I know it's possible to apply a symbolic perturbation scheme like 'Simulation of Simplicity'(SoS) to geometric predicates like the 4-point orient, to avoid handling degenerate cases. I'm assuming it's also valid to do the same with plane-based geometry, where points are implicitly defined by the intersection of 3 planes, so I can have a similar orient predicate that tells me on which side of a 4th plane the point defined by the first 3 lies. I'd perturb the coefficients of the plane equation instead of the cartesian coordinates of a point.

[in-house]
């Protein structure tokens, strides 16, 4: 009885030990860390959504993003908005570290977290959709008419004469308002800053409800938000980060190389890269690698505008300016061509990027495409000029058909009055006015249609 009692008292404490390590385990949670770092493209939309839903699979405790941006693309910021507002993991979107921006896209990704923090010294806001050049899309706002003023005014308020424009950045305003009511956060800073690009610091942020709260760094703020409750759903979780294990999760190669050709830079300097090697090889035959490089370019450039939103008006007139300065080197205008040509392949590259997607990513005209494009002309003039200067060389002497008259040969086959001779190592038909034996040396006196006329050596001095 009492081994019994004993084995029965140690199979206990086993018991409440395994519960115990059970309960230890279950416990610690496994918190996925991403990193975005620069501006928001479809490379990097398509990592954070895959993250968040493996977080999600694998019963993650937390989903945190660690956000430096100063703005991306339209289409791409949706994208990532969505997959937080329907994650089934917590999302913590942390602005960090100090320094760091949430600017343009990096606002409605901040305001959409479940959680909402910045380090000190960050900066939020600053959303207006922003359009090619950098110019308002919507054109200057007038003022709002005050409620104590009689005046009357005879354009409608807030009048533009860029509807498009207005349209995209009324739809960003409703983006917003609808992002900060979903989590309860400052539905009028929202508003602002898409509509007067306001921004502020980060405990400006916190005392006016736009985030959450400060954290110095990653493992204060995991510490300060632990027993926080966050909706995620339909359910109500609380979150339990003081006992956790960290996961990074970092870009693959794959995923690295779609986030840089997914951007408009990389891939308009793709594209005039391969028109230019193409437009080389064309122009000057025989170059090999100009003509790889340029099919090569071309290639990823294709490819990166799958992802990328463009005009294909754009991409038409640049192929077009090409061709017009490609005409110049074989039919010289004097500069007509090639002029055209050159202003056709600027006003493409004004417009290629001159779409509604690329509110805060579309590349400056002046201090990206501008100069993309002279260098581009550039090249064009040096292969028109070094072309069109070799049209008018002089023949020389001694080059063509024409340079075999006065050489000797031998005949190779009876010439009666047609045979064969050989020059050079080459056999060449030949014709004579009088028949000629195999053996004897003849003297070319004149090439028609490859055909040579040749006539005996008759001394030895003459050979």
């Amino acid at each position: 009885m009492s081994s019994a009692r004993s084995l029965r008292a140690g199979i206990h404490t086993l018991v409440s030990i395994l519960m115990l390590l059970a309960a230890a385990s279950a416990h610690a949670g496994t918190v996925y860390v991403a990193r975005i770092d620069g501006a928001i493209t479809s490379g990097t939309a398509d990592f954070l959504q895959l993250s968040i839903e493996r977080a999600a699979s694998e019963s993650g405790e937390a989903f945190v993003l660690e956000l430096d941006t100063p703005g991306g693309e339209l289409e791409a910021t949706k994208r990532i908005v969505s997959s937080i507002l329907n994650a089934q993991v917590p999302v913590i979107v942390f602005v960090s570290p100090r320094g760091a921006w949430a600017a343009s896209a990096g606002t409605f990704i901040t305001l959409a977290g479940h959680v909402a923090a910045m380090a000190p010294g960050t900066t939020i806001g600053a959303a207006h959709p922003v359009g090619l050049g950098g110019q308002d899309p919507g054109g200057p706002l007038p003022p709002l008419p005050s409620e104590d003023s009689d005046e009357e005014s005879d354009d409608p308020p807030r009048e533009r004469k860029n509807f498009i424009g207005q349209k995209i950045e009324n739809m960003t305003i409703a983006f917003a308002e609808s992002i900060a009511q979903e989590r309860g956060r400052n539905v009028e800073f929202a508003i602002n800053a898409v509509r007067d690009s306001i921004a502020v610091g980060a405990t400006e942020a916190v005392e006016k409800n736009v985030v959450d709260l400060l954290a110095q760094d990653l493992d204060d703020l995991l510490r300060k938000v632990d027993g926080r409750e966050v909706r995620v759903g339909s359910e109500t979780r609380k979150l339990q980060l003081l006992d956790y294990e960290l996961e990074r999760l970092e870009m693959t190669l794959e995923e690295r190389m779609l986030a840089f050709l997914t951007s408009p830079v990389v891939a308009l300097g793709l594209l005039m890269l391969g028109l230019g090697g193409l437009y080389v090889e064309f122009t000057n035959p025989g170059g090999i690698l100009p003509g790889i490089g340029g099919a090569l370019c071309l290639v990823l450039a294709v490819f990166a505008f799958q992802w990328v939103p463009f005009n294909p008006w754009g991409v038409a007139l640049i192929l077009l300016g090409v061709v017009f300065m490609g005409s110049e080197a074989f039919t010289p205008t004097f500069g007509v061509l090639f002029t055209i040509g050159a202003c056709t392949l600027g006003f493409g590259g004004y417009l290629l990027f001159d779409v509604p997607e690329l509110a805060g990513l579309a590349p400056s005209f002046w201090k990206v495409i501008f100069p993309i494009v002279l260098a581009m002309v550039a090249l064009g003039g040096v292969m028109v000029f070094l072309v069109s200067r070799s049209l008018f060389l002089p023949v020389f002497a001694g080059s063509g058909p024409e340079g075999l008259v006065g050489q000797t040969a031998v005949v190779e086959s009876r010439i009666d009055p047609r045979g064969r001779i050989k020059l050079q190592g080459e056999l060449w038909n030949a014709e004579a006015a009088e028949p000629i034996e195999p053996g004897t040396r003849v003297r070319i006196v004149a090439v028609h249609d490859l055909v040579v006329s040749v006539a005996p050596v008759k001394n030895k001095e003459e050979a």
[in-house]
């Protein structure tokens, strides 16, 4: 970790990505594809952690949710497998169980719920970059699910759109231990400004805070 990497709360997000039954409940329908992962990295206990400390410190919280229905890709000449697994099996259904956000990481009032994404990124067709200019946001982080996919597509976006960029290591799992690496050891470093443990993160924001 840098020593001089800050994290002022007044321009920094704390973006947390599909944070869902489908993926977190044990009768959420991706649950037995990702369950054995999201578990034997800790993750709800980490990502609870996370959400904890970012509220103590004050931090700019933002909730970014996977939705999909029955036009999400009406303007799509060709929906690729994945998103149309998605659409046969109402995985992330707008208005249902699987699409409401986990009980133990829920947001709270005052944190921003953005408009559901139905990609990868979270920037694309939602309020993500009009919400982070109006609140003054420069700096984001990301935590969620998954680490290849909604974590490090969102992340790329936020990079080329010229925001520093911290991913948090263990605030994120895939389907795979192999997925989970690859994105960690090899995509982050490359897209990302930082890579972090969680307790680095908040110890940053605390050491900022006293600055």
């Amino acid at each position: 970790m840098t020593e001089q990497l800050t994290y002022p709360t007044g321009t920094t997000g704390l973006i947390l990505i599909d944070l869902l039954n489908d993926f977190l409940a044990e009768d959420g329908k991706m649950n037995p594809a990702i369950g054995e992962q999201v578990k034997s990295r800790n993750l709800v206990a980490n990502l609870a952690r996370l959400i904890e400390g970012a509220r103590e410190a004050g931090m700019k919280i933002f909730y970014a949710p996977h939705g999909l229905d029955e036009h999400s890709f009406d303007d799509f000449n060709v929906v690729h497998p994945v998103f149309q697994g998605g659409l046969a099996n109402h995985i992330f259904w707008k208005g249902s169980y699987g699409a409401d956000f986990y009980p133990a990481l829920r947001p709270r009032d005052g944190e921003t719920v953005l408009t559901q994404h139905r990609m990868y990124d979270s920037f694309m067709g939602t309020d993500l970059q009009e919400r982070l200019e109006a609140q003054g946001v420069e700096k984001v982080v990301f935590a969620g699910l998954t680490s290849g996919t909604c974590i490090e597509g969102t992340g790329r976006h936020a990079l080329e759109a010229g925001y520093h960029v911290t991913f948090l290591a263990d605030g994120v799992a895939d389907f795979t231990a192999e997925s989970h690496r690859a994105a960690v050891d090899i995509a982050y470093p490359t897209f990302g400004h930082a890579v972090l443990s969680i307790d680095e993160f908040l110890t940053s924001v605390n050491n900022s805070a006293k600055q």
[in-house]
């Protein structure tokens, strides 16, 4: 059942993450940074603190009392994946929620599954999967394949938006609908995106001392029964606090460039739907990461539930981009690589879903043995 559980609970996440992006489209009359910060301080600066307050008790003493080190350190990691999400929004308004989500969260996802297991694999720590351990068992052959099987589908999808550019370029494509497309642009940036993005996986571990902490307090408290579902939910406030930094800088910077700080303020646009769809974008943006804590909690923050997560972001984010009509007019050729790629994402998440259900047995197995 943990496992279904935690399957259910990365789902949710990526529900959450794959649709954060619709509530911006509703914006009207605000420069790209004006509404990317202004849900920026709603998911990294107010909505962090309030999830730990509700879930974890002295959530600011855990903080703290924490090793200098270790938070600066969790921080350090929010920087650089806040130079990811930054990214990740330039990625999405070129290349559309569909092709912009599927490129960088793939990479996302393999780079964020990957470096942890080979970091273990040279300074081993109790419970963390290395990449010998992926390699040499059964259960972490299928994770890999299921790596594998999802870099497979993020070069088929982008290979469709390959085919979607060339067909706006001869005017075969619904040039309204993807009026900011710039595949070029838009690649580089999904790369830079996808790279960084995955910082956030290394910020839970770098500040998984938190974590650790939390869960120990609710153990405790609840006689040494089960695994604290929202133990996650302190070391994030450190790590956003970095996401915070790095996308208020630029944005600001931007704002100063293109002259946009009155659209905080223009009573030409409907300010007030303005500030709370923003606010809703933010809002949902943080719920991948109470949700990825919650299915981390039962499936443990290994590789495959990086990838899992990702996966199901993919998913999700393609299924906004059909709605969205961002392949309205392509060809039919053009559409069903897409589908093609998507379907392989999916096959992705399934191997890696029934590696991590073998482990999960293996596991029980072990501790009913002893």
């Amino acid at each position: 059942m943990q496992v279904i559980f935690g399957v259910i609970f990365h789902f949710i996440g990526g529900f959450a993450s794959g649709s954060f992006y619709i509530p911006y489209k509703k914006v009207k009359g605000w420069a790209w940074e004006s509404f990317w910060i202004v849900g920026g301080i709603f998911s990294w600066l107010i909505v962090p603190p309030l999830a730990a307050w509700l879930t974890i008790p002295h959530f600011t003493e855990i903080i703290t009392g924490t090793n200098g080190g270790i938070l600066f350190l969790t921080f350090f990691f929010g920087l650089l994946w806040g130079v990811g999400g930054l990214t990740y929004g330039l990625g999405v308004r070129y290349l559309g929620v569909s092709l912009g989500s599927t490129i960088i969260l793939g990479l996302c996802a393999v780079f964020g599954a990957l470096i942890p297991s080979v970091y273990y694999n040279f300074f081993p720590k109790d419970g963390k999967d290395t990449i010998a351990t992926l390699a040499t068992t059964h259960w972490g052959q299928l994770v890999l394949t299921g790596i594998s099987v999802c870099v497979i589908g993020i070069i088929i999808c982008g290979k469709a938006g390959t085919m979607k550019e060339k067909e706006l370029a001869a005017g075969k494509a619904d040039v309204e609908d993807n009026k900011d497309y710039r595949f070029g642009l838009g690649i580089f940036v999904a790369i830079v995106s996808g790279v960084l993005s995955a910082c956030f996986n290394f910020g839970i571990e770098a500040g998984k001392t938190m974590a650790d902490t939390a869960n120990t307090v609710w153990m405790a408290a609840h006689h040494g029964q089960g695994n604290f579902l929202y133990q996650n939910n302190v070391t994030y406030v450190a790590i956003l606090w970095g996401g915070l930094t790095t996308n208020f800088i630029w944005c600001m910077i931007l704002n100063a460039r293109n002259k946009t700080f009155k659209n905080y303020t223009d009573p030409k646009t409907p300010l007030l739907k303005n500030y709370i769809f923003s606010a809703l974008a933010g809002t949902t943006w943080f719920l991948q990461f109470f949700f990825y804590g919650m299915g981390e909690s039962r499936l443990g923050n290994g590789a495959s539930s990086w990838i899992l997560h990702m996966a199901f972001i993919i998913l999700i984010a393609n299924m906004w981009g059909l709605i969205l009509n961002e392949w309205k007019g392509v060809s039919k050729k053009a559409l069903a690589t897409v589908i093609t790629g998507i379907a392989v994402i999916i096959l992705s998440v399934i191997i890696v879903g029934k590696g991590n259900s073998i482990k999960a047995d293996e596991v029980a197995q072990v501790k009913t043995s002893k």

The problem is that a point *could* be defined by many different planes. Each vertex in a cube is defined by 3 planes, but the apex of a pyramid has 4. Consistency seems to be everything with schemes like SoS, and I can't figure if it matters which 3 planes I select to define a point. Perhaps it doesn't, as long as every time I refer to that point I use the same 3 planes.

So, the question: Can I choose any 3 planes to represent a point?

Thanks in advance.